An American Minister ended his prayer at the dedication ceremony by saying in part: “God grant that it [the Statue] may stand until the end of time as an emblem of imperishable sympathy and affection between the Republics of France and the United States.” So far, it has needed a little help to withstand the test of time. With the statue in a harbor that is directly adjacent to the Atlantic Ocean, the copper and steel is under constant assault from the salt water. Also, New York can be subject to great temperature extremes in a given year. Winter time temperatures might fall below zero and afternoons in the summer may reach 100 degrees. The copper on the statue expands and contracts with the variation in temperature to such a degree that metal stress fatigue is a debilitating factor. Then there is the wind. The structure can handle the wind as the flexibility of the steel and copper allow it to sway. In a 50 mph wind the statue sways 3 inches with the torch having as much as a 6 inch flux. But, the metal fatigue and erosion factors are not something that can be overcome through engineering. So, in 1937 and 1984 the Statue of Liberty (more facts) was closed for two years for restoration. Lady Liberty has been able to stand tall in all sorts of weather and she has had a couple of makeovers to insure that she keeps her posture. But, a man made event brought her much distress.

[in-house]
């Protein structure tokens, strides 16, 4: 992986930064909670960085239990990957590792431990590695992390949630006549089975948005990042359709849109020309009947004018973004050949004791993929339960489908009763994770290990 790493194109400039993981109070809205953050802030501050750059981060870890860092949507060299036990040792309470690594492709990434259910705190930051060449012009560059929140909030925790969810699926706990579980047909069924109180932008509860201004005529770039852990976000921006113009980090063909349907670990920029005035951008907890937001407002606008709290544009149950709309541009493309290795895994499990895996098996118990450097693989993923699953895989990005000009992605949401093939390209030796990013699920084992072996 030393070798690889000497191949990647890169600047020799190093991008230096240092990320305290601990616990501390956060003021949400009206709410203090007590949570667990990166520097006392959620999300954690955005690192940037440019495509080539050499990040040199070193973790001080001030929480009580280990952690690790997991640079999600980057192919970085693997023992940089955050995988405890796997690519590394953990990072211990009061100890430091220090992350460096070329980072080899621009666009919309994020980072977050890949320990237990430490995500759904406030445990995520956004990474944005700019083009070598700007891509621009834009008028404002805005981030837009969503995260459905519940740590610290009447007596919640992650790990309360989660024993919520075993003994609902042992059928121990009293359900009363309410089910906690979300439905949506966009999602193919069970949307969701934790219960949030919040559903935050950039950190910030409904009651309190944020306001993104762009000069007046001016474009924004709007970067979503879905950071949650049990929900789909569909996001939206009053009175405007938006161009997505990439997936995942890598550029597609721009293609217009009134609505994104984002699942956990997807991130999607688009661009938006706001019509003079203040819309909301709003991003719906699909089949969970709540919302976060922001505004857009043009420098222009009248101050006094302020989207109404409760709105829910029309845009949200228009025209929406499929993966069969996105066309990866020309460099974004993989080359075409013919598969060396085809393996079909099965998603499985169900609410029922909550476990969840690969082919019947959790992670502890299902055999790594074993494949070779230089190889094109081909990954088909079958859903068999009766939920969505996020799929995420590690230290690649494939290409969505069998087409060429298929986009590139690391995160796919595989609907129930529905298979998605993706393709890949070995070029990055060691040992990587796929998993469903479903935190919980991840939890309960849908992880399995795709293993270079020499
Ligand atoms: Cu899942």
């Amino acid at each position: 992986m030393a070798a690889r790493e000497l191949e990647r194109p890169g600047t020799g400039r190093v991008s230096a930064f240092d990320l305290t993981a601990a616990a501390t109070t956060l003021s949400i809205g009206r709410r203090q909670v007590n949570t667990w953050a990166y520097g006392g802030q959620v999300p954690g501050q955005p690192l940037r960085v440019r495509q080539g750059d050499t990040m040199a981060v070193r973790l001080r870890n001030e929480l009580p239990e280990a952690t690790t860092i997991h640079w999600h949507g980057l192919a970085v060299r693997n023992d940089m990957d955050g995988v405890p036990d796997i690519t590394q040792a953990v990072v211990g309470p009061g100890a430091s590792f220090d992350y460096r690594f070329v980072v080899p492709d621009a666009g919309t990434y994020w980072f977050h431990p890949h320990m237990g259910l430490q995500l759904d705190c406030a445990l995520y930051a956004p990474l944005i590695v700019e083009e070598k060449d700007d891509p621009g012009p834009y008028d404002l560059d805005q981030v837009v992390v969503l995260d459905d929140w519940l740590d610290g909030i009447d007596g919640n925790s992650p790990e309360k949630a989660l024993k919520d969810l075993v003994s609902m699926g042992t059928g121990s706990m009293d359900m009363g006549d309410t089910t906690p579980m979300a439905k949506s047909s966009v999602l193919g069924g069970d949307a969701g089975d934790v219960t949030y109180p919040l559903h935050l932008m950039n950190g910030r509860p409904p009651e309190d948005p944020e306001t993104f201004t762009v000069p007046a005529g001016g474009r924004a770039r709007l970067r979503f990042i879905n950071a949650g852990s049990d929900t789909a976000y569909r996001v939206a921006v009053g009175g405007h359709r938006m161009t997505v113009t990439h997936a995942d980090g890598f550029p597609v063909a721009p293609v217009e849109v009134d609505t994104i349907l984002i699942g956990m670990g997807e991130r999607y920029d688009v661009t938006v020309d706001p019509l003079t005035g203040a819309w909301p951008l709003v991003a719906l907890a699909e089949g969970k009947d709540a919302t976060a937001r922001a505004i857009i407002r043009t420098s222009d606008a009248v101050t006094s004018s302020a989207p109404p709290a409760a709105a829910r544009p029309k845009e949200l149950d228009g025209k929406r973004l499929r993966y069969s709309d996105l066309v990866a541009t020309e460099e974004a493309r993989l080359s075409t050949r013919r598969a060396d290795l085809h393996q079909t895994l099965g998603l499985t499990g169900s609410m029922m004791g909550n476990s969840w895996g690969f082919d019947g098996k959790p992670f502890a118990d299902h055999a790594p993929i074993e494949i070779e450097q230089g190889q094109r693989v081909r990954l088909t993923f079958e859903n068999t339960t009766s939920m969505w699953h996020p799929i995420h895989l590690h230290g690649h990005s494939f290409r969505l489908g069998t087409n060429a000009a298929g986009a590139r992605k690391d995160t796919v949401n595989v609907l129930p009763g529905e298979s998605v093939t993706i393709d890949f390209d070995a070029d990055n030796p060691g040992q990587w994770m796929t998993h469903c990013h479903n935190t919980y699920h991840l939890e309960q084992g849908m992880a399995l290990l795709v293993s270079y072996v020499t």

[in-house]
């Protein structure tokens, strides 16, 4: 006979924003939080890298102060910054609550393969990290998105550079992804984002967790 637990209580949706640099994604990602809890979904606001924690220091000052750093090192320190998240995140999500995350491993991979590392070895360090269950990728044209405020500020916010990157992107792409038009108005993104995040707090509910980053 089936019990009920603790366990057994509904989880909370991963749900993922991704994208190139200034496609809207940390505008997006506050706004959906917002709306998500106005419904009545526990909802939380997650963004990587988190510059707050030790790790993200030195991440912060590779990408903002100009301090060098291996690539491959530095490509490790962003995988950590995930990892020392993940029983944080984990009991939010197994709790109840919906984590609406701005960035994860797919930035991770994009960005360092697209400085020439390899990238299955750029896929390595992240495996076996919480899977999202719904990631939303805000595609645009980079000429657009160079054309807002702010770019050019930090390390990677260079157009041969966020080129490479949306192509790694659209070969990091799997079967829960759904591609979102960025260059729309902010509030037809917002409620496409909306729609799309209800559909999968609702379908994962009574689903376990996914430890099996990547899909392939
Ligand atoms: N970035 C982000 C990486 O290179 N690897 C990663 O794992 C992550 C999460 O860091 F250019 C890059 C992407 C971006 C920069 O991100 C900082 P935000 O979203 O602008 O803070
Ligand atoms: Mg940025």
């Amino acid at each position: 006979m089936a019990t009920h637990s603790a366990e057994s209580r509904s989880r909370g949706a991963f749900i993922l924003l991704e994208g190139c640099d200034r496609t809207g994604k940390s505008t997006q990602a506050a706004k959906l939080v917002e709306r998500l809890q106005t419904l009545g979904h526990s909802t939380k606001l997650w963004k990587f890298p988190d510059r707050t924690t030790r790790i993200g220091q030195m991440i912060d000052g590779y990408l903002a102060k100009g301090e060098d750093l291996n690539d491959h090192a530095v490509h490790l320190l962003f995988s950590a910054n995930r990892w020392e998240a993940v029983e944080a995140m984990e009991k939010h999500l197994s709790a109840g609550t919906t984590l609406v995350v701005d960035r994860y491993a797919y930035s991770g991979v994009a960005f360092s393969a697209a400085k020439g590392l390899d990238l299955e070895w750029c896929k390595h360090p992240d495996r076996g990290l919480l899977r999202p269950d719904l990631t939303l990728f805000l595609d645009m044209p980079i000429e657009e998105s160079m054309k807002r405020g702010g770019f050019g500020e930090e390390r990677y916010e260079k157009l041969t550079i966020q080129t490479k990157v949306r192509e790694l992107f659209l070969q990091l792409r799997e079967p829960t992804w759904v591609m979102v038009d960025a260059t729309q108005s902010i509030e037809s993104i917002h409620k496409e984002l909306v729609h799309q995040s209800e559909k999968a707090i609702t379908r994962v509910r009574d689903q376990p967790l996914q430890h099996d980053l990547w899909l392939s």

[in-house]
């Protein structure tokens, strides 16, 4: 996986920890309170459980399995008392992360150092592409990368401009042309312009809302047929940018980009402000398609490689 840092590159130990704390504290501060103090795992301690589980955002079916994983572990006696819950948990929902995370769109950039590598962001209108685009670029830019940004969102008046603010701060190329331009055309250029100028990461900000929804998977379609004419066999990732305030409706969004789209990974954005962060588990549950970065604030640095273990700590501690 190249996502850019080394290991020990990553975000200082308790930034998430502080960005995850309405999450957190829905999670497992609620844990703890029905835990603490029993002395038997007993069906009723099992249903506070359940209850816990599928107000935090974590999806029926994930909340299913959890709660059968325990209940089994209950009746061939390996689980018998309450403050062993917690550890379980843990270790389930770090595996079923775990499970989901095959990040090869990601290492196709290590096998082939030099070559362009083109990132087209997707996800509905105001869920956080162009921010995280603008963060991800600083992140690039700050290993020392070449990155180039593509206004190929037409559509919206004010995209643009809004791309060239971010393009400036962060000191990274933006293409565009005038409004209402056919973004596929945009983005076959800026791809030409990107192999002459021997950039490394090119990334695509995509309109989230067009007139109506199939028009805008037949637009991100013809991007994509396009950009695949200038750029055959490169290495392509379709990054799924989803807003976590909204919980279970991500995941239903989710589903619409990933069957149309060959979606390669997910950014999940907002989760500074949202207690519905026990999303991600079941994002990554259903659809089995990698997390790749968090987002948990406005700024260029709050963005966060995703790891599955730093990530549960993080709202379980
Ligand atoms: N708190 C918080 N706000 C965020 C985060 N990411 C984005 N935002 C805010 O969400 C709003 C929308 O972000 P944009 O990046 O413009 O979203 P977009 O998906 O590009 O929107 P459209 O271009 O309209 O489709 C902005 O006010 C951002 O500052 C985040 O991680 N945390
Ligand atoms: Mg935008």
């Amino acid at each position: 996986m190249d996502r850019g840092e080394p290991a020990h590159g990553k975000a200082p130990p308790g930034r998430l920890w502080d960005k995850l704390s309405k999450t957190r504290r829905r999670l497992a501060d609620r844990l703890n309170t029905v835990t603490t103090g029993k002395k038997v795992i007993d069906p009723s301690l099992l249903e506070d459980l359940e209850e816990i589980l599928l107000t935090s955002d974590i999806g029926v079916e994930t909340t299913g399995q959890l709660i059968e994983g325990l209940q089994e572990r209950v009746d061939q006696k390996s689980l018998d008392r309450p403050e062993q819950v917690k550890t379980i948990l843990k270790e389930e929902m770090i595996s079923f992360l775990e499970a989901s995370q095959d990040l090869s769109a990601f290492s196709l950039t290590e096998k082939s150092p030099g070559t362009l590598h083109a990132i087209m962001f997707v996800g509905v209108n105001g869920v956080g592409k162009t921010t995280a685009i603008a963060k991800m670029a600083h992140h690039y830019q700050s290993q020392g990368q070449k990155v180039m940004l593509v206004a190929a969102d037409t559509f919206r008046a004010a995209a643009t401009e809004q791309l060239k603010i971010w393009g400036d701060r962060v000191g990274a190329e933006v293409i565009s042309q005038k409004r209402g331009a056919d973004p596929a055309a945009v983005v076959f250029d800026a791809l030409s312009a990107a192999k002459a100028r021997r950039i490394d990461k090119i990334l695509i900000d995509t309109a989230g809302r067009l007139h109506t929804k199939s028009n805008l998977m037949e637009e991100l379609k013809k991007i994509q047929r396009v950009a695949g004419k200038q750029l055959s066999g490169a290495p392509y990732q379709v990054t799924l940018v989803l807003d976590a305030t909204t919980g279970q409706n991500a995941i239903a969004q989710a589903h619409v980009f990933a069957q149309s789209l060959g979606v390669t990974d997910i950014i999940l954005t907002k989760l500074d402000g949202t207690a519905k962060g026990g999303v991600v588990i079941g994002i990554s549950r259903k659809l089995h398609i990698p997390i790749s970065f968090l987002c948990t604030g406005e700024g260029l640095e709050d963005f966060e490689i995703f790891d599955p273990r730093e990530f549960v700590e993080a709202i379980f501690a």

Not far from Liberty Island was another Island known as Black Tom Island. The island was between New Jersey and Liberty Island and gained its moniker from the legend that an African American named Tom once resided there. Now, at the outset of World War I, American munition manufacturers could sell their goods to anyone but the British established a pretty effective blockade of Germany in 1915 and so England was really the only beneficiary of America’s industrial capability. The Lehigh Valley Railroad built a causeway from the mainland to the island as a terminal for its rail line to docks. Toward the end of the 19th century, the railroad filled in the harbor to turn the island into a peninsula. The peninsula became utilized as a munitions depot. Since the munitions by 1916 were mainly heading to England, it made an inviting target for German sabatuers. On July 30, 1916 fires were set on railroad cars that resulted in a series of tremendous explosions.